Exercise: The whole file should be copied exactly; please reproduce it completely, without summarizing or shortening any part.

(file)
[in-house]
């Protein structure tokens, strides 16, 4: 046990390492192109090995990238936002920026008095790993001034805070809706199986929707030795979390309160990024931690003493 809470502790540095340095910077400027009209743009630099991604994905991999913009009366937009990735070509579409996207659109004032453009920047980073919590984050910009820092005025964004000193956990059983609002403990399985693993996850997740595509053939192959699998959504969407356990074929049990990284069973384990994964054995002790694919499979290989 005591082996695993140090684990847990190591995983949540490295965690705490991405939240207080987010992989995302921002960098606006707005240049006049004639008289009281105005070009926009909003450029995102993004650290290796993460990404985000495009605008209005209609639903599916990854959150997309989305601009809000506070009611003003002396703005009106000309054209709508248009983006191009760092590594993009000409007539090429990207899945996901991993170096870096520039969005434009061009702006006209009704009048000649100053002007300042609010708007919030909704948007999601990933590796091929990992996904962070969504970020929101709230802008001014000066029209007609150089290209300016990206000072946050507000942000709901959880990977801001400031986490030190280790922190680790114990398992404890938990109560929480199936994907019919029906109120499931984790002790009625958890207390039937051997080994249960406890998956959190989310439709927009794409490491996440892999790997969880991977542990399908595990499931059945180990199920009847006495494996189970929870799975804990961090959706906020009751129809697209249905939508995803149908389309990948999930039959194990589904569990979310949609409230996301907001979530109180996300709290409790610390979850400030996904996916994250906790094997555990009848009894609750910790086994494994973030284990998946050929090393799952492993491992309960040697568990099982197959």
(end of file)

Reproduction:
[in-house]
């Protein structure tokens, strides 16, 4: 046990390492192109090995990238936002920026008095790993001034805070809706199986929707030795979390309160990024931690003493 809470502790540095340095910077400027009209743009630099991604994905991999913009009366937009990735070509579409996207659109004032453009920047980073919590984050910009820092005025964004000193956990059983609002403990399985693993996850997740595509053939192959699998959504969407356990074929049990990284069973384990994964054995002790694919499979290989 005591082996695993140090684990847990190591995983949540490295965690705490991405939240207080987010992989995302921002960098606006707005240049006049004639008289009281105005070009926009909003450029995102993004650290290796993460990404985000495009605008209005209609639903599916990854959150997309989305601009809000506070009611003003002396703005009106000309054209709508248009983006191009760092590594993009000409007539090429990207899945996901991993170096870096520039969005434009061009702006006209009704009048000649100053002007300042609010708007919030909704948007999601990933590796091929990992996904962070969504970020929101709230802008001014000066029209007609150089290209300016990206000072946050507000942000709901959880990977801001400031986490030190280790922190680790114990398992404890938990109560929480199936994907019919029906109120499931984790002790009625958890207390039937051997080994249960406890998956959190989310439709927009794409490491996440892999790997969880991977542990399908595990499931059945180990199920009847006495494996189970929870799975804990961090959706906020009751129809697209249905939508995803149908389309990948999930039959194990589904569990979310949609409230996301907001979530109180996300709290409790610390979850400030996904996916994250906790094997555990009848009894609750910790086994494994973030284990998946050929090393799952492993491992309960040697568990099982197959």